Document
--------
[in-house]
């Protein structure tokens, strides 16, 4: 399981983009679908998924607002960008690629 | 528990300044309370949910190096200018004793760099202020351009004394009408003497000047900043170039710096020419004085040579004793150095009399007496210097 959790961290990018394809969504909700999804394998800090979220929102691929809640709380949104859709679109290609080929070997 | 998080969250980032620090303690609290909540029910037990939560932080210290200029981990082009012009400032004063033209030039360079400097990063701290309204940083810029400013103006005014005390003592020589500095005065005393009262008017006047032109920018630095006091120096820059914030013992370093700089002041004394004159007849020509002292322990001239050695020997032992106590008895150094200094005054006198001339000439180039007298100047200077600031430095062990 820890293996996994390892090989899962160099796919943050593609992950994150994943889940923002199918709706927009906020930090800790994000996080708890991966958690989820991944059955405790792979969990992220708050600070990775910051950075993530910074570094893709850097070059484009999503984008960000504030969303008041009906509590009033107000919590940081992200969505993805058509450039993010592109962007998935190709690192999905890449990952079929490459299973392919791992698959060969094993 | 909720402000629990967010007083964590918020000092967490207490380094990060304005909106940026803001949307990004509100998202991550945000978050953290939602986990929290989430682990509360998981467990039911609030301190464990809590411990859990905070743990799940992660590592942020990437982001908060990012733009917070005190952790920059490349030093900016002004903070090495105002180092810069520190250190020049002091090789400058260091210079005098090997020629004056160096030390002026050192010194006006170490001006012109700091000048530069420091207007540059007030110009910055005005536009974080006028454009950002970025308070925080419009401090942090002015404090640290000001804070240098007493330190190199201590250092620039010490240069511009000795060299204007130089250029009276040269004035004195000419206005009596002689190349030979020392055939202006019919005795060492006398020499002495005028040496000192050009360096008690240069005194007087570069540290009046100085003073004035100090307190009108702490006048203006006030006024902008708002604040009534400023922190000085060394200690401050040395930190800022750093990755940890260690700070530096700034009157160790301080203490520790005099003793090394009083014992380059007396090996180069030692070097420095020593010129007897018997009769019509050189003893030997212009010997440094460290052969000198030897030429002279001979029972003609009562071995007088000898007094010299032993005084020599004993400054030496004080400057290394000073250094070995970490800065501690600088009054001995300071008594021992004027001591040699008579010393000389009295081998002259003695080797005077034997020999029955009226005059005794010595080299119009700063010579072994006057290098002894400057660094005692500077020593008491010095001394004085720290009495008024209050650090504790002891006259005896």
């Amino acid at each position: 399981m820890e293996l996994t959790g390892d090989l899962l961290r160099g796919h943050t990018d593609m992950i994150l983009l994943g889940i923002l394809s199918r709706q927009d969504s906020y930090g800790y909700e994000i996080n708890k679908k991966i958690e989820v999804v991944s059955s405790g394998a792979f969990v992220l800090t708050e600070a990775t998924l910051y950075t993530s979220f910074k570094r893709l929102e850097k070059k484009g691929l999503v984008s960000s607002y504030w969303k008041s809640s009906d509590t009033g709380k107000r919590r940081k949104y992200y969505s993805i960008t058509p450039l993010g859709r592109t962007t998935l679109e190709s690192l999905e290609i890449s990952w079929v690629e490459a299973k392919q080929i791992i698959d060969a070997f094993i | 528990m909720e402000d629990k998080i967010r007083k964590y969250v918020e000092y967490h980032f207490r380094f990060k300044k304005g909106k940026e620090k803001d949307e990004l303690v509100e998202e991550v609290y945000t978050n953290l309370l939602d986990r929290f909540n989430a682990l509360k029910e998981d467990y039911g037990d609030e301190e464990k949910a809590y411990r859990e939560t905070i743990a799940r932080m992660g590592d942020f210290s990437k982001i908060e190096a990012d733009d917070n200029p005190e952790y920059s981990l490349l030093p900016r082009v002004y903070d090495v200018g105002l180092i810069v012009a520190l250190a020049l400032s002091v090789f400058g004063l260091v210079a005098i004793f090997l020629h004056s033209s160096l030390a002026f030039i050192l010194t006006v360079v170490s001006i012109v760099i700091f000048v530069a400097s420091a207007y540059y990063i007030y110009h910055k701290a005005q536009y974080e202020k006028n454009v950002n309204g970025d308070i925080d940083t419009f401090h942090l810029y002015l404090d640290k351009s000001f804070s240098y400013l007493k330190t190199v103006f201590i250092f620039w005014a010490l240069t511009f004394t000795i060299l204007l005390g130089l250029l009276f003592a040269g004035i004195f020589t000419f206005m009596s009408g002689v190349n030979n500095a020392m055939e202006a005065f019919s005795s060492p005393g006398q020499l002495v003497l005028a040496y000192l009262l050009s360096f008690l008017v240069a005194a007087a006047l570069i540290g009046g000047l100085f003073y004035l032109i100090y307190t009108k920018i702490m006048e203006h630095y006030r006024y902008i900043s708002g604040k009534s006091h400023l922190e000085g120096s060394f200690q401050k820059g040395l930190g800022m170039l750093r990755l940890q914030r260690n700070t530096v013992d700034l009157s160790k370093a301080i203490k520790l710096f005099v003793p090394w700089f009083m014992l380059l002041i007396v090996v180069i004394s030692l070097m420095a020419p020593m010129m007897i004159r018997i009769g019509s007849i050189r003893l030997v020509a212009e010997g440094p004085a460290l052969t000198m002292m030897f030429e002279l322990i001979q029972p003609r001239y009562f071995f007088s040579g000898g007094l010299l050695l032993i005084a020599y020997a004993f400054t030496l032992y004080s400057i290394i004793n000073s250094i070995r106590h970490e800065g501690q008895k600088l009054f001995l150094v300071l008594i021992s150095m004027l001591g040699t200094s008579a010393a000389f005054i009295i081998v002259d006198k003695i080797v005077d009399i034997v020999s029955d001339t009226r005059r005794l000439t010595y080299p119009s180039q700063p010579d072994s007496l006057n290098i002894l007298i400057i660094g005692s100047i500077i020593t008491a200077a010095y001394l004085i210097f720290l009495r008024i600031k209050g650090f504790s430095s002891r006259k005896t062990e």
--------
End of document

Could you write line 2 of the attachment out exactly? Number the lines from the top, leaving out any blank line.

């Protein structure tokens, strides 16, 4: 399981983009679908998924607002960008690629 | 528990300044309370949910190096200018004793760099202020351009004394009408003497000047900043170039710096020419004085040579004793150095009399007496210097 959790961290990018394809969504909700999804394998800090979220929102691929809640709380949104859709679109290609080929070997 | 998080969250980032620090303690609290909540029910037990939560932080210290200029981990082009012009400032004063033209030039360079400097990063701290309204940083810029400013103006005014005390003592020589500095005065005393009262008017006047032109920018630095006091120096820059914030013992370093700089002041004394004159007849020509002292322990001239050695020997032992106590008895150094200094005054006198001339000439180039007298100047200077600031430095062990 820890293996996994390892090989899962160099796919943050593609992950994150994943889940923002199918709706927009906020930090800790994000996080708890991966958690989820991944059955405790792979969990992220708050600070990775910051950075993530910074570094893709850097070059484009999503984008960000504030969303008041009906509590009033107000919590940081992200969505993805058509450039993010592109962007998935190709690192999905890449990952079929490459299973392919791992698959060969094993 | 909720402000629990967010007083964590918020000092967490207490380094990060304005909106940026803001949307990004509100998202991550945000978050953290939602986990929290989430682990509360998981467990039911609030301190464990809590411990859990905070743990799940992660590592942020990437982001908060990012733009917070005190952790920059490349030093900016002004903070090495105002180092810069520190250190020049002091090789400058260091210079005098090997020629004056160096030390002026050192010194006006170490001006012109700091000048530069420091207007540059007030110009910055005005536009974080006028454009950002970025308070925080419009401090942090002015404090640290000001804070240098007493330190190199201590250092620039010490240069511009000795060299204007130089250029009276040269004035004195000419206005009596002689190349030979020392055939202006019919005795060492006398020499002495005028040496000192050009360096008690240069005194007087570069540290009046100085003073004035100090307190009108702490006048203006006030006024902008708002604040009534400023922190000085060394200690401050040395930190800022750093990755940890260690700070530096700034009157160790301080203490520790005099003793090394009083014992380059007396090996180069030692070097420095020593010129007897018997009769019509050189003893030997212009010997440094460290052969000198030897030429002279001979029972003609009562071995007088000898007094010299032993005084020599004993400054030496004080400057290394000073250094070995970490800065501690600088009054001995300071008594021992004027001591040699008579010393000389009295081998002259003695080797005077034997020999029955009226005059005794010595080299119009700063010579072994006057290098002894400057660094005692500077020593008491010095001394004085720290009495008024209050650090504790002891006259005896």